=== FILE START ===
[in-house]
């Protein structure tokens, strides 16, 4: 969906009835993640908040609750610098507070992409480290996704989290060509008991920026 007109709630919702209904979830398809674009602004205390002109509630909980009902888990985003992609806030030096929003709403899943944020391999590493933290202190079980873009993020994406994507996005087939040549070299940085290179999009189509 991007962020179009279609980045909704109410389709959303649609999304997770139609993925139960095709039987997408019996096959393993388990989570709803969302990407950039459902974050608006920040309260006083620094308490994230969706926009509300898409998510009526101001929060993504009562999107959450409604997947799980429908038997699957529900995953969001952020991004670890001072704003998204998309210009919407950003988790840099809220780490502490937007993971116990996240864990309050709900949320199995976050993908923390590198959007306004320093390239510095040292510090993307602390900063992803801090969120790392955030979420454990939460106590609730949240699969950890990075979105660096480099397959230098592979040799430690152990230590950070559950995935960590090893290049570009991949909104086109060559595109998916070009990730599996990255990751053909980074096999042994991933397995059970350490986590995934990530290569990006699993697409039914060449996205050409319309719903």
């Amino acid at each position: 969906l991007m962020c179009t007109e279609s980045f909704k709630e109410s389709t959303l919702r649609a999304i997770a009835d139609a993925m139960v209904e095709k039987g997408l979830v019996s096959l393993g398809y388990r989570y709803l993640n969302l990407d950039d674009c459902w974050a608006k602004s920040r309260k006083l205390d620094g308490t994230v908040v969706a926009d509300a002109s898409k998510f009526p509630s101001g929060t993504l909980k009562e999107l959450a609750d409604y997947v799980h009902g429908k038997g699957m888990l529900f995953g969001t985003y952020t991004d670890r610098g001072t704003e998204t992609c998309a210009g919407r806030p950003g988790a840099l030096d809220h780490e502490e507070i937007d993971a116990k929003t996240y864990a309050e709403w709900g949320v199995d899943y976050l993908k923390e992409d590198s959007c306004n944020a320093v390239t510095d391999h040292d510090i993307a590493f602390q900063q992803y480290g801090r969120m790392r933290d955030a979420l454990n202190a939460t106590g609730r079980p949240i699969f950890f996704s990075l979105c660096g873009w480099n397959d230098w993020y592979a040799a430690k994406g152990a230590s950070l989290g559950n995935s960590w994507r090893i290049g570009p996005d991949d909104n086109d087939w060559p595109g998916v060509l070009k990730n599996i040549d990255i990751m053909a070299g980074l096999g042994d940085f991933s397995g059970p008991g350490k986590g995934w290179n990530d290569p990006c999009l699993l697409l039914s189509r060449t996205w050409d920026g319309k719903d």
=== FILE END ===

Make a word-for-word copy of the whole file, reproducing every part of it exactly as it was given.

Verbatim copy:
[in-house]
């Protein structure tokens, strides 16, 4: 969906009835993640908040609750610098507070992409480290996704989290060509008991920026 007109709630919702209904979830398809674009602004205390002109509630909980009902888990985003992609806030030096929003709403899943944020391999590493933290202190079980873009993020994406994507996005087939040549070299940085290179999009189509 991007962020179009279609980045909704109410389709959303649609999304997770139609993925139960095709039987997408019996096959393993388990989570709803969302990407950039459902974050608006920040309260006083620094308490994230969706926009509300898409998510009526101001929060993504009562999107959450409604997947799980429908038997699957529900995953969001952020991004670890001072704003998204998309210009919407950003988790840099809220780490502490937007993971116990996240864990309050709900949320199995976050993908923390590198959007306004320093390239510095040292510090993307602390900063992803801090969120790392955030979420454990939460106590609730949240699969950890990075979105660096480099397959230098592979040799430690152990230590950070559950995935960590090893290049570009991949909104086109060559595109998916070009990730599996990255990751053909980074096999042994991933397995059970350490986590995934990530290569990006699993697409039914060449996205050409319309719903």
């Amino acid at each position: 969906l991007m962020c179009t007109e279609s980045f909704k709630e109410s389709t959303l919702r649609a999304i997770a009835d139609a993925m139960v209904e095709k039987g997408l979830v019996s096959l393993g398809y388990r989570y709803l993640n969302l990407d950039d674009c459902w974050a608006k602004s920040r309260k006083l205390d620094g308490t994230v908040v969706a926009d509300a002109s898409k998510f009526p509630s101001g929060t993504l909980k009562e999107l959450a609750d409604y997947v799980h009902g429908k038997g699957m888990l529900f995953g969001t985003y952020t991004d670890r610098g001072t704003e998204t992609c998309a210009g919407r806030p950003g988790a840099l030096d809220h780490e502490e507070i937007d993971a116990k929003t996240y864990a309050e709403w709900g949320v199995d899943y976050l993908k923390e992409d590198s959007c306004n944020a320093v390239t510095d391999h040292d510090i993307a590493f602390q900063q992803y480290g801090r969120m790392r933290d955030a979420l454990n202190a939460t106590g609730r079980p949240i699969f950890f996704s990075l979105c660096g873009w480099n397959d230098w993020y592979a040799a430690k994406g152990a230590s950070l989290g559950n995935s960590w994507r090893i290049g570009p996005d991949d909104n086109d087939w060559p595109g998916v060509l070009k990730n599996i040549d990255i990751m053909a070299g980074l096999g042994d940085f991933s397995g059970p008991g350490k986590g995934w290179n990530d290569p990006c999009l699993l697409l039914s189509r060449t996205w050409d920026g319309k719903d």